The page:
“Playing The Game,” Measuring The Right Things, Measuring Things Right


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A great client and I were having a conversation about sales performance. He’s the manager of a high performing sales team–but it hasn’t always been that way.

We were discussing the “before” and “after.”

He characterized the “before” as heavily activity oriented. Each sales person had activity metrics–numbers of prospecting calls, numbers of customer meetings, numbers of proposals, numbers of bathroom breaks—OK, just seeing if you are paying attention.

Everything was measured, coaching focused on making the numbers–the activity numbers, not the goals/outcomes.

For a while that approach was OK, they were making their goals. As goals increased, as the inevitably do, activity levels went up. As it became more difficult to achieve the goals, the need for more activity became the focus of managers and sales people.

Ironically, the sales people became pretty good at meeting their activity goals. Whatever number managers established, sales people would make. They would hit their daily call goals, they would hit their meeting goals, they would hit their monthly proposal goals. But results were declining or becoming much more difficult to achieve.

As my client started diving into the “numbers” and understanding what was happening, he discovered the sales people were playing the game–but not focusing on why the were doing these things or what outcomes they were producing in their activities.

They focused on hitting their daily call number–they were having the right number of conversations, but the conversations weren’t with the right people or establishing need. They were hitting their monthly proposal number, but many of the opportunities were marginally qualified, or opportunities they shouldn’t have been chasing in the first place.

This was a breakthrough finding for my client. He realized they were focusing on the wrong things–or maybe the right things but in the wrong way.

He realized the goals had become doing the activities, not doing the activities in the right way. The subtle difference in perspective became the key to driving the outcomes/results they needed produced.

He shifted his coaching, rather than focusing on the quantity of activities, he focused on what the activities produced. The behaviors of the sales team changed. They focused on the “why” they were doing the activity and “what” they and the customer wanted to achieve.

As you would guess, they started accomplishing a lot more with each activity, and the number of activities needed to achieve their goals dropped tremendously. They still needed to make prospecting calls, they still needed to make a certain number of calls, but that number was based on calls producing an outcome. They still needed to produce a certain number of proposals a month, but that number focused on proposals producing a certain outcome.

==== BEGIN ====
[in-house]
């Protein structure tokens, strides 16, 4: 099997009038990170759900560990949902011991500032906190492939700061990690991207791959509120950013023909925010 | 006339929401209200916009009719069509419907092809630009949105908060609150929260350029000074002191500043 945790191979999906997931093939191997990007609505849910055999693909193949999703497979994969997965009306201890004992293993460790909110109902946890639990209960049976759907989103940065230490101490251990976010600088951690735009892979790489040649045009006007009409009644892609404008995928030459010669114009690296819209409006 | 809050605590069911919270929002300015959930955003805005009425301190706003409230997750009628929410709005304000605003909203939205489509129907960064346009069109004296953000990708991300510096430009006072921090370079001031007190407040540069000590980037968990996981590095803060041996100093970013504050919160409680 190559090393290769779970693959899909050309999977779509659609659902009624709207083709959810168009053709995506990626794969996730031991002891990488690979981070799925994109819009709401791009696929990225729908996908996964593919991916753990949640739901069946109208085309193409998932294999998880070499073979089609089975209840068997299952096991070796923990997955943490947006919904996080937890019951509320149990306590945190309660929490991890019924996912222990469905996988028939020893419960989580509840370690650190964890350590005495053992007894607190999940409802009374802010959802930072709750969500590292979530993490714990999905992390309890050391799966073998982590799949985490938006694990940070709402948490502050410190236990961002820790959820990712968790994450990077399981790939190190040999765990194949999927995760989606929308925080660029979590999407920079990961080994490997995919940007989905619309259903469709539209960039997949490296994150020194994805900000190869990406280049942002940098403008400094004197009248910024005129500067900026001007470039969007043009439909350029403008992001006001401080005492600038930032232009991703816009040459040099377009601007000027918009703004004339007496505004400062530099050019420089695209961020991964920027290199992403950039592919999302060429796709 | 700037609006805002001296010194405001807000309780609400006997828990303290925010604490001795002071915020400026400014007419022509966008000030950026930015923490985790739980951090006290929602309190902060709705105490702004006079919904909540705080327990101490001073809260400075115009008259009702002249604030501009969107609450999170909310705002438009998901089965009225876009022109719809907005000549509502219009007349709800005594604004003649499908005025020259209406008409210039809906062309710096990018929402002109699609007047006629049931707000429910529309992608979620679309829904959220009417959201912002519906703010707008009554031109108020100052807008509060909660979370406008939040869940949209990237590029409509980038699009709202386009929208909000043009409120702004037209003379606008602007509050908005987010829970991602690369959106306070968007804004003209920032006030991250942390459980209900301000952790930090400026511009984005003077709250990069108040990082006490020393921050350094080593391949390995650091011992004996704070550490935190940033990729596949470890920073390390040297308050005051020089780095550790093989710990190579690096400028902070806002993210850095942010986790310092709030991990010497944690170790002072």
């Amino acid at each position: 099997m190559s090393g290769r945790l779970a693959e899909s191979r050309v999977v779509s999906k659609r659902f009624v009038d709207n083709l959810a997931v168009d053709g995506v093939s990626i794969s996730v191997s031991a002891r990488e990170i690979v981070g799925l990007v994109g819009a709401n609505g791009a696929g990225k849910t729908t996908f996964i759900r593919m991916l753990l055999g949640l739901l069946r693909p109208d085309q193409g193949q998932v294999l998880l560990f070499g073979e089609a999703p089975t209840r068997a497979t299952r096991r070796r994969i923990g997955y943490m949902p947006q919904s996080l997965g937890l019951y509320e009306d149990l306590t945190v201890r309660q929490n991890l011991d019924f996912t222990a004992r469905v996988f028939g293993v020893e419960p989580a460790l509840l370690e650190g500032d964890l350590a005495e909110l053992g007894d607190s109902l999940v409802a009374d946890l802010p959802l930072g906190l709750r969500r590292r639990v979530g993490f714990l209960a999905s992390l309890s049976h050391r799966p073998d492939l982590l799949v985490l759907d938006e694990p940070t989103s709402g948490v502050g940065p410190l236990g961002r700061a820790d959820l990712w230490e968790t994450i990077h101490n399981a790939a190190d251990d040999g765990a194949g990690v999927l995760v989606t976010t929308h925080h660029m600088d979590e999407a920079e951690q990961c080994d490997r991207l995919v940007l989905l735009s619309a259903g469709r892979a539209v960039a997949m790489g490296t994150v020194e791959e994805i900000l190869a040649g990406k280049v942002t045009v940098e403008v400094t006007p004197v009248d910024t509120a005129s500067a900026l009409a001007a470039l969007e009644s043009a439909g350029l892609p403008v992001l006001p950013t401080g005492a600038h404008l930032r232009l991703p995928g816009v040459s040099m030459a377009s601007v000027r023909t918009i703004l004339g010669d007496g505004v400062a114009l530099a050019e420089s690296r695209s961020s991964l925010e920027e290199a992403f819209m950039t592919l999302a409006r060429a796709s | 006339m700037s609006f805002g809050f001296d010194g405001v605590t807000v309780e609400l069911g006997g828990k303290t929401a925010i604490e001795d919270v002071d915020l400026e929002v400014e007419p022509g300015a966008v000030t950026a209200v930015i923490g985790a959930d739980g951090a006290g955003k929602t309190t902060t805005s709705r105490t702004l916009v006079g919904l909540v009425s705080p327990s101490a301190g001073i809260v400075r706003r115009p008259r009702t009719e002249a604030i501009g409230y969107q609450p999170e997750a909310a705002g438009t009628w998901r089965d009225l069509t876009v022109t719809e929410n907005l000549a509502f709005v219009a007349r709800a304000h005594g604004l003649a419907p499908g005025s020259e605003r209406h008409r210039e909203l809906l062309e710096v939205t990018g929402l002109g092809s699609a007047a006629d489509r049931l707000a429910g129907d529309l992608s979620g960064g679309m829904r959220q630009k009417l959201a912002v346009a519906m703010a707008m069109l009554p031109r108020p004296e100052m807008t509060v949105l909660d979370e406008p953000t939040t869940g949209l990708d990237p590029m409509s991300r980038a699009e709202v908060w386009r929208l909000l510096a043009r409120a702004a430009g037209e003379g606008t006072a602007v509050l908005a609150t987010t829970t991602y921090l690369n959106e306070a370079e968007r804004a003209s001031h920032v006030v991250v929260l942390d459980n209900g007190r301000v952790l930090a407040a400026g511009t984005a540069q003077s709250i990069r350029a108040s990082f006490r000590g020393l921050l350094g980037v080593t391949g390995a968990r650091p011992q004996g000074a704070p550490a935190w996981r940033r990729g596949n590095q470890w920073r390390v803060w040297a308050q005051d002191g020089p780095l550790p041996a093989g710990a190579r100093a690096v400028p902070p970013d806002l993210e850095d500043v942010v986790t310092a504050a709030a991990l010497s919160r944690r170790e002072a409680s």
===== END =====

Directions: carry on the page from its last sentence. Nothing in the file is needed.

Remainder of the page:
Within three months, the dynamics and performance of the sales team changed profoundly. Win rates skyrocketed, average deal size increased by over 30%, sales cycles started reducing. More people were hitting their numbers and achieving quota.

Activity is important for all sales people and managers. But too often, we focus on activity for activity sake, not the results/outcomes these activities are producing. As a result, we drive behaviors focused on the activity and not what the activity produces.

Our people will always “play the game.” We just have to make sure we are asking them to play the game we want them to play.

Afterword: The process we put in place with my client was based on the implementation of our Sales Execution Framework (SEF). For a white paper on the SEF, just reach out.

Republished with author's permission from original post.

Dave Brock
Dave has spent his career developing high performance organizations. He worked in sales, marketing, and executive management capacities with IBM, Tektronix and Keithley Instruments. His consulting clients include companies in the semiconductor, aerospace, electronics, consumer products, computer, telecommunications, retailing, internet, software, professional and financial services industries.


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